I don't drink coffee in the evening. I switch to red tea that is caffeine-free as if you struggle to sleep - I do due to itching at night - plus red tea is hydrating as opposed to dehydrating that coffee and also black tea are.

I do think that it can pay to be more wary of certain things now we have PBC as to me every little we can do that might be beneficial could help us keep less problematic over the years.

Thank you for noting the posting.


I do not drink coffee and read this too, however I have high blood pressure and not sleeping very well either. I was thinking of maybe trying 1 cup in the morning but not sure if my stomach can handle it.. And probably not good for the other stuff too.. Very torn as well


Hello Franky007.

I find for myself with having PBC now that certain things are best partaken earlier in the day. I found before PBC diagnosis 4yrs ago that I can eat like a horse at breakfast time, eat well at lunch but then come the evening meal, I often struggle to manage it all. I don't eat anything following the evening meal, find it works better for me.

I rarely sleep all night, wake up a few times but also I am going through the menopause so tend to find odd nights I feel hot which in turn then makes me feel that much itchier. But at present I feel I am doing very well and it's not debilitating me in any way as yet.


I do love my coffee. My lfts were good last visit but would presume the regime of medication is the reason for that rather than the coffee, however knowing it's not hurting is good enough for me. It's my only vice nowadays :) though I did have a glass of wine New Year's Eve x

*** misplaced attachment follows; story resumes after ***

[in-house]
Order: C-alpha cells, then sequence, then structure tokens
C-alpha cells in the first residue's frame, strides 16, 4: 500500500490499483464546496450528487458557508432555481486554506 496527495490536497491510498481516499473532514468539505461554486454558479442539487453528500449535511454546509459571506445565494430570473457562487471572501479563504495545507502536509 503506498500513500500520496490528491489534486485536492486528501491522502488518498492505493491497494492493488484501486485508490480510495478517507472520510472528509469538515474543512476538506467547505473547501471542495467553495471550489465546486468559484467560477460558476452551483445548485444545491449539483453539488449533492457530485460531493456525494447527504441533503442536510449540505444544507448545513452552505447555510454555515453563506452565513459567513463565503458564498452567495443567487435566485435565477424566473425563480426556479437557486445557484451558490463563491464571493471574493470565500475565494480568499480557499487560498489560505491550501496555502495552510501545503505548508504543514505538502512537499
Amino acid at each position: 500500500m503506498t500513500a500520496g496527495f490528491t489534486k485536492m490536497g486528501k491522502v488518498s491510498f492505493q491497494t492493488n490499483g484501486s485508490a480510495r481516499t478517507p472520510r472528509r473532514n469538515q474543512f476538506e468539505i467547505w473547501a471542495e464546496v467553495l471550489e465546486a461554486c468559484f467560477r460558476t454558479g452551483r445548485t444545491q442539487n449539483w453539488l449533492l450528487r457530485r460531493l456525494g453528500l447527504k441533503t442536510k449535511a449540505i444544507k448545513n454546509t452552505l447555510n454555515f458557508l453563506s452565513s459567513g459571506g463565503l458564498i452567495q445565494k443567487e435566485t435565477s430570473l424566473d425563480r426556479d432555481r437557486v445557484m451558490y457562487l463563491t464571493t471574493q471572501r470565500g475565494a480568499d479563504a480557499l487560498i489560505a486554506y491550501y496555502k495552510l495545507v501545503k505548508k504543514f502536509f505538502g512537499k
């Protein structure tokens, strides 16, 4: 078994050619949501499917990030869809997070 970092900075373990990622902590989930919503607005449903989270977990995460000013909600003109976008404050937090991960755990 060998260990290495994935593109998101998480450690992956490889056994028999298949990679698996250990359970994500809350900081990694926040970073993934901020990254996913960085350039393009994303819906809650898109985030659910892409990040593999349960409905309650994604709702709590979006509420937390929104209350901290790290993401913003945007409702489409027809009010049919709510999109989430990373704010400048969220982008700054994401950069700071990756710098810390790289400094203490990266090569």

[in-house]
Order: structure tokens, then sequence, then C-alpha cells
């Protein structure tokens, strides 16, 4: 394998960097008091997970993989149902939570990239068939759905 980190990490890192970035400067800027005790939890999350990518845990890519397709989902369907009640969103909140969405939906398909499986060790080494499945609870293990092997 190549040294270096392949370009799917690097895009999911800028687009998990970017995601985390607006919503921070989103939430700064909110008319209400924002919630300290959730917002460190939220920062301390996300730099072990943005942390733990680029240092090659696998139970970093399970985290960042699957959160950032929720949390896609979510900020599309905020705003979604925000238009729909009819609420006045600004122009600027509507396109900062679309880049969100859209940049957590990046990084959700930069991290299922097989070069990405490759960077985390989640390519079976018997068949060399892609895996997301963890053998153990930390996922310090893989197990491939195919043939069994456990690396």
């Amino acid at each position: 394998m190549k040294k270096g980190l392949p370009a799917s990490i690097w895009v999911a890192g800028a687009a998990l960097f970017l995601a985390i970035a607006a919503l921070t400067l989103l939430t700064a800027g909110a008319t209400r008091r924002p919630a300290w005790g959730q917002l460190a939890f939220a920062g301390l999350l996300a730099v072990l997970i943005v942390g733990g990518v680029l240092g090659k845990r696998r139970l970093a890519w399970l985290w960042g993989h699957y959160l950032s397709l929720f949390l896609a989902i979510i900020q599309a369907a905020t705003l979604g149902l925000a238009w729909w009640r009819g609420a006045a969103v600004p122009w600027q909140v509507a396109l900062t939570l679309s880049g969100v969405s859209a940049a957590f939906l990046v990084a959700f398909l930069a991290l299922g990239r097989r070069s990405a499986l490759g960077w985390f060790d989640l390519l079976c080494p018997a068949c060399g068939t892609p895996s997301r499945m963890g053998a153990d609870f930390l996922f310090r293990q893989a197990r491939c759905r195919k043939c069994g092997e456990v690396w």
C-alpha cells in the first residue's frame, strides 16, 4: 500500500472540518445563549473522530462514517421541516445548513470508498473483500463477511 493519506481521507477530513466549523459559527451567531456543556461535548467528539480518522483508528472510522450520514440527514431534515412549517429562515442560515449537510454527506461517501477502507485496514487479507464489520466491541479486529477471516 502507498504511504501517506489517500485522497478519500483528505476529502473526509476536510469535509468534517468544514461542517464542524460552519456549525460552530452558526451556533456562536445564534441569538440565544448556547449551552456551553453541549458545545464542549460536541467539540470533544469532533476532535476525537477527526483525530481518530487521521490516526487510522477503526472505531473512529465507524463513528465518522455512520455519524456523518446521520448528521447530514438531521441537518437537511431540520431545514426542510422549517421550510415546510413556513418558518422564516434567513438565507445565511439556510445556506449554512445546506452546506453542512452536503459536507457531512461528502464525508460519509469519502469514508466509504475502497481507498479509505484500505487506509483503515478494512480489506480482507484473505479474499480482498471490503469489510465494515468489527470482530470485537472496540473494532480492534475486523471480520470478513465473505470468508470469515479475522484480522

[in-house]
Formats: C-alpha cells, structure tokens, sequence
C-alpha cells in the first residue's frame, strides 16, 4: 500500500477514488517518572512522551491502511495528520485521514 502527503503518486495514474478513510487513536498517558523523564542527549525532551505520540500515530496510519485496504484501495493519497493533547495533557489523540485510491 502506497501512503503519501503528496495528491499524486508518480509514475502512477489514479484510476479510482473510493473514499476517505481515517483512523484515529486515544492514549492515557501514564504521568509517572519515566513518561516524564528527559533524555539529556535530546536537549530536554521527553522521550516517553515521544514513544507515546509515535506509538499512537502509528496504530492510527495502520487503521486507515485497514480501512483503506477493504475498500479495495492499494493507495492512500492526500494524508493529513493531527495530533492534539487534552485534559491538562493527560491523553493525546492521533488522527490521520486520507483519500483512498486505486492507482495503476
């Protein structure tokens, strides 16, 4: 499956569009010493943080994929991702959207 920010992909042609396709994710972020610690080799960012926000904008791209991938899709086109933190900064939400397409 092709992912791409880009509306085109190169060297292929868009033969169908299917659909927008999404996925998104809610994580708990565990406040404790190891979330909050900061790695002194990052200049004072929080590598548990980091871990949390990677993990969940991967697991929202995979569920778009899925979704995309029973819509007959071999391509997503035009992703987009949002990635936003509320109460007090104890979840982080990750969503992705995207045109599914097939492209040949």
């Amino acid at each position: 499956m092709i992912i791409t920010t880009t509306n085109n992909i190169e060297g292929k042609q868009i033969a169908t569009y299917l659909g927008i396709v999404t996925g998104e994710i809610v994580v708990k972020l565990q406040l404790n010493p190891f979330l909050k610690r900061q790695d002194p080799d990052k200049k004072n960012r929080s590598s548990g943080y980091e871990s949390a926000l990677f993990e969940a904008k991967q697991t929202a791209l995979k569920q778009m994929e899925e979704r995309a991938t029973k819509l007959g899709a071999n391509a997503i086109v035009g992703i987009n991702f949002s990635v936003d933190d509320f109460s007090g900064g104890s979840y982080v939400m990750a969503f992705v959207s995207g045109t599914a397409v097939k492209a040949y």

I drink my coffee in the morning so that it has no impact on me by the evening. I just knew something had to be good for me! :-)


My way of thinking butterflyeEi.


Yes, definitely try it in the morning not evening. However, seems I'm permanently drinking & grazing in the daytime just to avoid the evenings.

Will hunt out & try red tea, thanks Peridot.


I also love my coffee and could drink it at any time , but have recently moved to decaf in the afternoons, as I wondered if the caffine was adding to the sleepless nights that I seem to suffer from for no apparent reason. I will try the red tea though as I suffer sjogrens and need to sip drinks frequently so maybe the hydration will be better for me.


Seems like you just described "myself" having sjogrens and pbc as well. I haven't been able to sleep for years with no real explanation. I am wondering if you take anything for Sjogrens.


Hi normadawnreid

The only thing I was offered is saliva pastlies which I get on prescription, or sugar free sweets or gum.

The dry mouth is the main problem I seem to have a constant lemon/salty taste in my mouth that won't go away and I find the sugar free gum recommended by dentists is the best thing for me.